Php 2:21. οἱ πάντεςζητ. This verse has roused surprise. Where were all Paul’s faithful brethren in the Lord? Has he no one but Timothy to fall back upon? It must be borne in mind that we have to do with a simple letter, not a treatise, or history of Paul’s work. The Apostle speaks in an outburst of strong feeling, for he is a man of quick impulses. He does not for a moment mean that he has no genuine Christian brethren in his company. But he had found, in all probability, that when he proposed to some of his companions, good Christian men, that they should visit far-distant Philippi, they all shrank, making various excuses. Timothy alone is willing, the one man he can least afford to spare. It is hard to part with him at such a critical time. No wonder that he should feel hurt by this want of inclination on the part of the other brethren to undertake an important Christian duty. No wonder that he should speak with severity of a disposition so completely opposed to his own. Cf. 1 Corinthians 10:33, μὴ ζητῶν τὸ ἐμαυτοῦ σύμφορον ἀλλὰ τὸ τῶν πολλῶν. See esp[11] Calvin’s excellent note ad loc.Χ. . The authorities are almost equally balanced as to the readings. See on chap. Php 1:1 supr.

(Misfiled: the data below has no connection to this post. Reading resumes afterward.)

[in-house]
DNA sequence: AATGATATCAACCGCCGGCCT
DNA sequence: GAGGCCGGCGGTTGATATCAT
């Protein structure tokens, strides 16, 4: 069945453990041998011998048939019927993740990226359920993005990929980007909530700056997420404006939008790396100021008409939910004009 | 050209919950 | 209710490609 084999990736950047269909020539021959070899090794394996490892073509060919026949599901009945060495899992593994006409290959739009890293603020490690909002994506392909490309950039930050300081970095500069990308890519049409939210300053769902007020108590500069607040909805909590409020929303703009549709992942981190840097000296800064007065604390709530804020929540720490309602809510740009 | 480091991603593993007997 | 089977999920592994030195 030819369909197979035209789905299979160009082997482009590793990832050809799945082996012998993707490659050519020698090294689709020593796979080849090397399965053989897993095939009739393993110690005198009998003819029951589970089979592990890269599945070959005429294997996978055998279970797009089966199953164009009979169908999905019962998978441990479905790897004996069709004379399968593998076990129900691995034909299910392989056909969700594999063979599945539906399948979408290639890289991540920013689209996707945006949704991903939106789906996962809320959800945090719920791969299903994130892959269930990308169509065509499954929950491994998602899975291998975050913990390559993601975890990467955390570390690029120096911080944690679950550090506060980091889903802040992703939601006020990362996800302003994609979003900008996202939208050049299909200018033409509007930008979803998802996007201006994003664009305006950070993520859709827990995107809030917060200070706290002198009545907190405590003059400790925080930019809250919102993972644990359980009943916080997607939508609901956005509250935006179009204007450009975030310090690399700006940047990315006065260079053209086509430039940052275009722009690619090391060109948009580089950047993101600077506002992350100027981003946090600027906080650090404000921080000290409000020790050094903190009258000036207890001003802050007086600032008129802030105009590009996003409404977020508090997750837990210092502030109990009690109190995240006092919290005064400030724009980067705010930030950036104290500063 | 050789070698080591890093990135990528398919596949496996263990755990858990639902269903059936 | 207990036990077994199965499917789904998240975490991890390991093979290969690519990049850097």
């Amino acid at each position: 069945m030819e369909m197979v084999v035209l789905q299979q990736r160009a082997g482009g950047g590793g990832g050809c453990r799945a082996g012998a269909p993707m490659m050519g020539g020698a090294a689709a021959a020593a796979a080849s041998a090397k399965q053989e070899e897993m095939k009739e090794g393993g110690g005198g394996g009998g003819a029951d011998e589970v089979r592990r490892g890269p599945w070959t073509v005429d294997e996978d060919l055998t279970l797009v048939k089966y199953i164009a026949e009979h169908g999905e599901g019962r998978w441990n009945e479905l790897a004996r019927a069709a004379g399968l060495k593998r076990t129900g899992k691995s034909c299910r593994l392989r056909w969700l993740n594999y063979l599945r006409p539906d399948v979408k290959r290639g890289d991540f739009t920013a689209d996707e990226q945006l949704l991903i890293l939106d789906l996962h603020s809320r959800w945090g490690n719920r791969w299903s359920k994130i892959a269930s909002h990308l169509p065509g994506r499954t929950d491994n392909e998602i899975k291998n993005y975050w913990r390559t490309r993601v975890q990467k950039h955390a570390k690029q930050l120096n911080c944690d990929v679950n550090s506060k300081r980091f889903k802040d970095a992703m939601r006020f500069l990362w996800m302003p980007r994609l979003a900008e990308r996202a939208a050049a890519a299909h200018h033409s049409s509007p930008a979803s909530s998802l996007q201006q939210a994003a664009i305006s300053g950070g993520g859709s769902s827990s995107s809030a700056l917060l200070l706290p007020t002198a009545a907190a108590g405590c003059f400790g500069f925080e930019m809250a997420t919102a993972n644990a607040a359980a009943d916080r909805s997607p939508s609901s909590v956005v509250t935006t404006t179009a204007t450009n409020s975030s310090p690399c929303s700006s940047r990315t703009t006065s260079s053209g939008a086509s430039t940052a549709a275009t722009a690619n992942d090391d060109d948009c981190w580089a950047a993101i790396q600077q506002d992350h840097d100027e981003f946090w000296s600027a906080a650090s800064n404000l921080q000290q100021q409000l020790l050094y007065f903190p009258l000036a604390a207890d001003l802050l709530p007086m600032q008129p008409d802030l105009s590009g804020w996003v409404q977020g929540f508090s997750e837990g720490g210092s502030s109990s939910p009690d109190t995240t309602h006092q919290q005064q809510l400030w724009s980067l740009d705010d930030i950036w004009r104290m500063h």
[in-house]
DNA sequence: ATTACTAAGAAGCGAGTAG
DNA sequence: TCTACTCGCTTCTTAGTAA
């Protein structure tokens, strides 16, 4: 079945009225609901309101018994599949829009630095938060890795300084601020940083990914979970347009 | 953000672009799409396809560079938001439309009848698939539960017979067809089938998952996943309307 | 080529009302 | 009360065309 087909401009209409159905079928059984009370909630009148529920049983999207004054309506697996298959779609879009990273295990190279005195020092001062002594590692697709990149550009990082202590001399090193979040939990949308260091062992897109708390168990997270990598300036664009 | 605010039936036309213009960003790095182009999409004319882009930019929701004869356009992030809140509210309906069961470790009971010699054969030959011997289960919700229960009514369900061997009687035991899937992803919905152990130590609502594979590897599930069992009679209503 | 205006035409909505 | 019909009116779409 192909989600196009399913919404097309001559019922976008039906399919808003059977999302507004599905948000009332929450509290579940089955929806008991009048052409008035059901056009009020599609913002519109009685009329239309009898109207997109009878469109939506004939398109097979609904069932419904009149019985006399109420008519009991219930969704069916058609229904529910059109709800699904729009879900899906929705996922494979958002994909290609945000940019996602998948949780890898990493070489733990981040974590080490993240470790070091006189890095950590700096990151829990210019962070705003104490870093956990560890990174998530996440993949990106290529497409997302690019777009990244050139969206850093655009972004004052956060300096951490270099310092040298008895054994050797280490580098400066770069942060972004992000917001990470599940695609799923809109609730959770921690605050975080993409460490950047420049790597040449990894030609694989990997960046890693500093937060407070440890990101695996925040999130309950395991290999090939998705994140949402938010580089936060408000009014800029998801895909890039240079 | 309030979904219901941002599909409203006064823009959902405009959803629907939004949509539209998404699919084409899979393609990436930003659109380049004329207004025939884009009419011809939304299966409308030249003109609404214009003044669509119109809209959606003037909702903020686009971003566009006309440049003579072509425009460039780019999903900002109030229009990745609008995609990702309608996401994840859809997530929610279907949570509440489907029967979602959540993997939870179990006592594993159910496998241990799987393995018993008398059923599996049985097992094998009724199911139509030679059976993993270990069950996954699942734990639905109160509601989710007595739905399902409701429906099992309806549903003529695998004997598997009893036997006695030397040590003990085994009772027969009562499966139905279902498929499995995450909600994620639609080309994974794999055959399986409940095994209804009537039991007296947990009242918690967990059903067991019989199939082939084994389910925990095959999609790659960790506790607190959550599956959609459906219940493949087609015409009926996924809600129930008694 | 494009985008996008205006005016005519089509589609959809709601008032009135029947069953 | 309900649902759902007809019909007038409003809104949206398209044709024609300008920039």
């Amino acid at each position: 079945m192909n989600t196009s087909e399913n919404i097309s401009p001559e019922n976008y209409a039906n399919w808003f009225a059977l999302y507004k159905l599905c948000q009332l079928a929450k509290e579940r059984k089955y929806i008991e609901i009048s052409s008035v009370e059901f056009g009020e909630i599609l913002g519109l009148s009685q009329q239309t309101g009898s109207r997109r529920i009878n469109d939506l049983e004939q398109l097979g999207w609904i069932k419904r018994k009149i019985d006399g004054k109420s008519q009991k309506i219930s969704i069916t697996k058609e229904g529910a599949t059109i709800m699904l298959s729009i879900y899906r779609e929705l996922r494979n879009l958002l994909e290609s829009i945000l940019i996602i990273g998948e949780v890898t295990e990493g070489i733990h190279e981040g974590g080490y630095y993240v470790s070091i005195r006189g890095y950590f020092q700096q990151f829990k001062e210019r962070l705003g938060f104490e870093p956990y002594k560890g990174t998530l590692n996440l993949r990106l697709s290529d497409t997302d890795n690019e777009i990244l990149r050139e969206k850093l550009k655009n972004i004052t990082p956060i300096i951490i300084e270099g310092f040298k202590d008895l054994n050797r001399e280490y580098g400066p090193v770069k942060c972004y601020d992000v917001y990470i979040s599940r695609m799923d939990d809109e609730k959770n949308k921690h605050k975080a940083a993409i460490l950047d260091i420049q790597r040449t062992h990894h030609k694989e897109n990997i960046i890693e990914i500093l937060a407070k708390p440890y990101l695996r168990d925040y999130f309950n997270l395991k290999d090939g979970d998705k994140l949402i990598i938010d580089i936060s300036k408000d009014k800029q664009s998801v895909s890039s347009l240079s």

21. all] The Greek would be more exactly represented by they all, or all of them; all of a definite group in question. This is a severe censure on the persons really indicated. St Paul must have suffered grave disappointments where he had a special right to expect ready help. Demas (2 Timothy 4:10) had his precursors; indeed he may have been included in this censure, for he was at Rome about this time (Colossians 4:14; Philemon 1:24). But we must not assume that St Paul here (or even 2 Timothy 4:10) excommunicates, so to speak, those whom he refers to; the true disciple may have his weak, because faithless and selfish, hour. See Acts 13:13, with Acts 15:38, and contrast 2 Timothy 4:11. And again common sense bids us interpret the “they all” with a reserve. He must mean not “all the Christians around me,” but “all the possible Christian messengers around me.” “The saints of Cæsar’s household” (Php 4:22), for example, could not be in question; nor was Epaphroditus (Php 2:25, &c).

seek their own] things, literally; their own ease or safety; perhaps their own preferences in toil and duty. See 1 Corinthians 13:5 for the opposite choice as the choice of holy Charity.

the things which are Jesus Christ’s] The interests of His disciples laid upon them by His Apostle.